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I am new to electronics. I have a good amount of programming under my belt however.

I want to know if I am multiplexing correctly or not. My intended output is how I want it, but I am not sure if I implemented it how it's supposed to be, i.e. am I potentially damaging my equipment.

I have 6 RGB LEDs hooked up to my arduino, let's called them L1 - L6.

I have each R, G, and B pin on L1 - L3 connected in parallel, and the same for L4 - L6. Then I have ground on L1 and L4 connected in parallel, and the same for L2 to L5, and L3 to L6.

So this gives me 6 pins to supply voltage to, to which I put a 220 ohm resistor in each one. Then it gives me 3 different spots for ground.

My question is about the ground. How should I control the different 'pins' for ground.

This is what I have right now, and it works, but I don't know if this is dangerous to my equipment for some reason.

I have the 3 ground pins connected to the Arduino in 3 different pins, 7, 4, and 2.

In Setup() I configure these 3 pins as outputs, and I later found out in order to keep them all 'off' I need to set them all to high.

So then in order to turn L1 on to red, I need to turn its red pin to high, but turn its ground pin to low, then L1 turns on.

Using this same technique, I am able to get every LED to every desired color. So I mean it works. But why is this? Is this how I should be doing it? I understand LEDs polarity matters, but why would supplying its cathode with voltage make it turn off? That's the part I'm worried about, am I destroying my LEDs by doing this?

Any and all help much appreciated!

Here is how I have it all wired up for clarity.

enter image description here

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So I mean it works. But why is this?

It works because the LED inside the RGB LED, all three of the LEDs inside have the characteristic of a diode, this means it will allow current flow in one direction, but will stop, or restrict it in the opposite direction. Also are you asking why it works because of your specific wiring?

Is this how I should be doing it?

Yes, how you are doing it is fine. Although I would suggest you use NPN transistors to drive your cathodes of the LEDs.

  • This will at least remove any worry of applying 5v to the cathode.
  • It will also reduce the amount of current your I/O pins have to handle.
  • You should also move the resistors from the cathodes to the anodes as this is more reliable and pretty much the norm.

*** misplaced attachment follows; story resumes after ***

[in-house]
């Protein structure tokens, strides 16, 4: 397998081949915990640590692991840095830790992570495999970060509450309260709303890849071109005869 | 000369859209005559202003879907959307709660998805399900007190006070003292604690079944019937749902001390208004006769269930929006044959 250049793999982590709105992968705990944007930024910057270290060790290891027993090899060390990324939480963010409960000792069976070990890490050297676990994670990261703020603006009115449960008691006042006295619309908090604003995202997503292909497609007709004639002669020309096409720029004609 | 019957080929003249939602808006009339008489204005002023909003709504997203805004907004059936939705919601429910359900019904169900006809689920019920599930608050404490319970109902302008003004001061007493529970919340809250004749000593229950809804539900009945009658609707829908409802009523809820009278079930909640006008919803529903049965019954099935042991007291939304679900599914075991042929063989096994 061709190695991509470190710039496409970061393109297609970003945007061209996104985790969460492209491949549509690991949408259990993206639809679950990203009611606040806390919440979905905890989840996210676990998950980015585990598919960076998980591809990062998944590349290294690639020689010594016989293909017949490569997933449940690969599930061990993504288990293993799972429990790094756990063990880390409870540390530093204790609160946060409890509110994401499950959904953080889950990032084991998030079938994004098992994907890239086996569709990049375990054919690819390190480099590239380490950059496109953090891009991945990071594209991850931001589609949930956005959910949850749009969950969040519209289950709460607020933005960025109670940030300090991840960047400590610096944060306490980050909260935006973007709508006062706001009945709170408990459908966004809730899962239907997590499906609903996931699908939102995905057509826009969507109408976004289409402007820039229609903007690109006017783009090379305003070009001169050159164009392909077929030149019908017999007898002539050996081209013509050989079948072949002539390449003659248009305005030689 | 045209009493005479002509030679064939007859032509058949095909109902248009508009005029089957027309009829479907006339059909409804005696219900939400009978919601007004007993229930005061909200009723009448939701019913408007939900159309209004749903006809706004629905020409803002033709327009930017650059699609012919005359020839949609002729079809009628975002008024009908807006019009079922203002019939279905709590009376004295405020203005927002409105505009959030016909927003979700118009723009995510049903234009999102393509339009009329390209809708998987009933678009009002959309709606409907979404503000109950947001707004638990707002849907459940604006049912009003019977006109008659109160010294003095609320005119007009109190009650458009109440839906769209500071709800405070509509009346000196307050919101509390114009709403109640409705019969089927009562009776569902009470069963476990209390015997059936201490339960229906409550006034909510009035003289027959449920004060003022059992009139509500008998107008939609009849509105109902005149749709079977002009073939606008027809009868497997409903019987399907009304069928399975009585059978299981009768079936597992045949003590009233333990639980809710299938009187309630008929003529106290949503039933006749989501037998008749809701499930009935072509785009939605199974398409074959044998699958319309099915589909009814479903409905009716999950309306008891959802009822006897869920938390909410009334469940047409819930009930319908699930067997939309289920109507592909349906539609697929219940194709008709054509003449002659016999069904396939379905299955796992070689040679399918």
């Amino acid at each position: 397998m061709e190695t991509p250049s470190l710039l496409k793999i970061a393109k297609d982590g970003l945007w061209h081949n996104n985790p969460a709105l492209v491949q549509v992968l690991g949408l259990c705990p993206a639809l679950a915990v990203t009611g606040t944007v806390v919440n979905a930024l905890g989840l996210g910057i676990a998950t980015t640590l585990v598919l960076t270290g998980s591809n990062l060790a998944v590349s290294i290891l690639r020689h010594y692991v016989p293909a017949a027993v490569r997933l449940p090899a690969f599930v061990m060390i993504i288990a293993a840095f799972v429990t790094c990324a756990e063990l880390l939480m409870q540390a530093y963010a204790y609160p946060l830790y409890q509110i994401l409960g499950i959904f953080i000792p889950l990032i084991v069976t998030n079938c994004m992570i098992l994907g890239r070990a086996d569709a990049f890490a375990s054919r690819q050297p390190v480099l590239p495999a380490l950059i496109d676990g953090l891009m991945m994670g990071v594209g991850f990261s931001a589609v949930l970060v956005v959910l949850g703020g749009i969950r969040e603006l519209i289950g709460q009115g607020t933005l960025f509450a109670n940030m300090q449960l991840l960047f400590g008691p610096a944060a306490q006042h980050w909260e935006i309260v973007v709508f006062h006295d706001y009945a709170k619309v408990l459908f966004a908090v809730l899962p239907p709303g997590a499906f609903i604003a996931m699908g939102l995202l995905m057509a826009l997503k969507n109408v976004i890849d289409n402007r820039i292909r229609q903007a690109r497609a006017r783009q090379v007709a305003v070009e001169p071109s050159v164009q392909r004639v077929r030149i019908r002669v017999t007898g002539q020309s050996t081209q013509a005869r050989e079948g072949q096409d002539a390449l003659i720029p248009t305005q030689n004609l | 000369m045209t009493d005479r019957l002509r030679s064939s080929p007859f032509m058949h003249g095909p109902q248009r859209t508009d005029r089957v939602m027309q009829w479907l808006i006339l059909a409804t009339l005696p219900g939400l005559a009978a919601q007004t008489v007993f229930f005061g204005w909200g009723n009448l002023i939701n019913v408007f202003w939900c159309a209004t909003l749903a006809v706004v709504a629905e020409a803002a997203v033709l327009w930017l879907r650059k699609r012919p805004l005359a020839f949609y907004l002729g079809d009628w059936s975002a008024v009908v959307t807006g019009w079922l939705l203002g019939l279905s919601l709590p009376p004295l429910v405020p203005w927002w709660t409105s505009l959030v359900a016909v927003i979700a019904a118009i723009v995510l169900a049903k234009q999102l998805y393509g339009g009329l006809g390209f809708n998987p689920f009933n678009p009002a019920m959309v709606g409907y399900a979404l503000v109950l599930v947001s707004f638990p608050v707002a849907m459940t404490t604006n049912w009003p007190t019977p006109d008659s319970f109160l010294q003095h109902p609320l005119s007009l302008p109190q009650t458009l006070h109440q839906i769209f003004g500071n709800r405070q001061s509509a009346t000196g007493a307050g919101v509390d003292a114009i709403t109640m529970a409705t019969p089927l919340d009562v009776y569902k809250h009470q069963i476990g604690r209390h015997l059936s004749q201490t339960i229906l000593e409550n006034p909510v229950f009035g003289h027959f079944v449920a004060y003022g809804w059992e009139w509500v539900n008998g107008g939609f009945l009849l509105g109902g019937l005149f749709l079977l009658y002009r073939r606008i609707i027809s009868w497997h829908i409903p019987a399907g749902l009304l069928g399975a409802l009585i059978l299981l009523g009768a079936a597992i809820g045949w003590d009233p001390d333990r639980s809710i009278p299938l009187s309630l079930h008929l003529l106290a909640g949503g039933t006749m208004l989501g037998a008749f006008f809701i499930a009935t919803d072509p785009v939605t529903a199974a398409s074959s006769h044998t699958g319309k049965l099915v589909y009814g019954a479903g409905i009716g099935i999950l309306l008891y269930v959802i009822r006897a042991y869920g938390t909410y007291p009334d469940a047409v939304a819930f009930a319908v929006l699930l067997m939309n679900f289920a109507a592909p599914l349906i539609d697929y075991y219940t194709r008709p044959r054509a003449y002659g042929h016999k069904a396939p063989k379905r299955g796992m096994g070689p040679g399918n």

I understand LEDs polarity matters, but why would supplying its cathode with voltage make it turn off?

This works because of the theory of the p-n junction, (inside construction of a diode), this means that because of the construction of the diode it requires the voltage on the Cathode to be at a lower potential. So that means when you set the output HIGH the 5v on the anode and the 5v on the cathode "stop" current flow because it stops the breakdown within the p-n junction.

That's the part I'm worried about, am I destroying my LEDs by doing this?

No you are not, the LED acts as a diode and when the potentials are the same, current doesn't really flow and thus doesn't do anything to the LED.

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LEDs are not powered by a particular voltage level, but by the voltage difference between anode and cathode. That's why you need to drive cathode pins (7, 4, and 2) LOW to switch the LEDs ON and HIGH to switch them off. A truth table could help:

╔═══════╦═════════╦══════════════════════════╦═══════════╗
║ anode ║ cathode ║ voltage anode to cathode ║ led state ║
╠═══════╬═════════╬══════════════════════════╬═══════════╣
║ LOW   ║ LOW     ║ 0V                       ║ OFF       ║
╠═══════╬═════════╬══════════════════════════╬═══════════╣
║ LOW   ║ HIGH    ║ - 3.3V                   ║ OFF       ║
╠═══════╬═════════╬══════════════════════════╬═══════════╣
║ HIGH  ║ LOW     ║ + 3.3V                   ║ ON        ║
╠═══════╬═════════╬══════════════════════════╬═══════════╣
║ HIGH  ║ HIGH    ║ 0V                       ║ OFF       ║
╚═══════╩═════════╩══════════════════════════╩═══════════╝

Your schematic looks safe to me, but be aware that if you decide to illuminate L1, L2 and L3 to the same color simultaneously (e.g drive red line HIGH and pins 7, 4, and 2 LOW), your LEDs will not have uniform brightness. Only one of the cathode pins should be LOW at a time, otherwise you will end up in the situation described here.

  • I see what you mean. I'm having trouble trying to figure out PWM now and I don't know how to make L2 @ 255 red while keeping L1 @ 127 red - because they use the same red pin (11). – amallard Apr 20 '16 at 16:39
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    first drive cathode L2 low, L1 high, and PWM @255. Then drive cathode L1 low, L2 high, and PWM @ 127. repeat about 100 times per second so both LEDs appear lit simultaneously. – Dmitry Grigoryev Apr 20 '16 at 16:46

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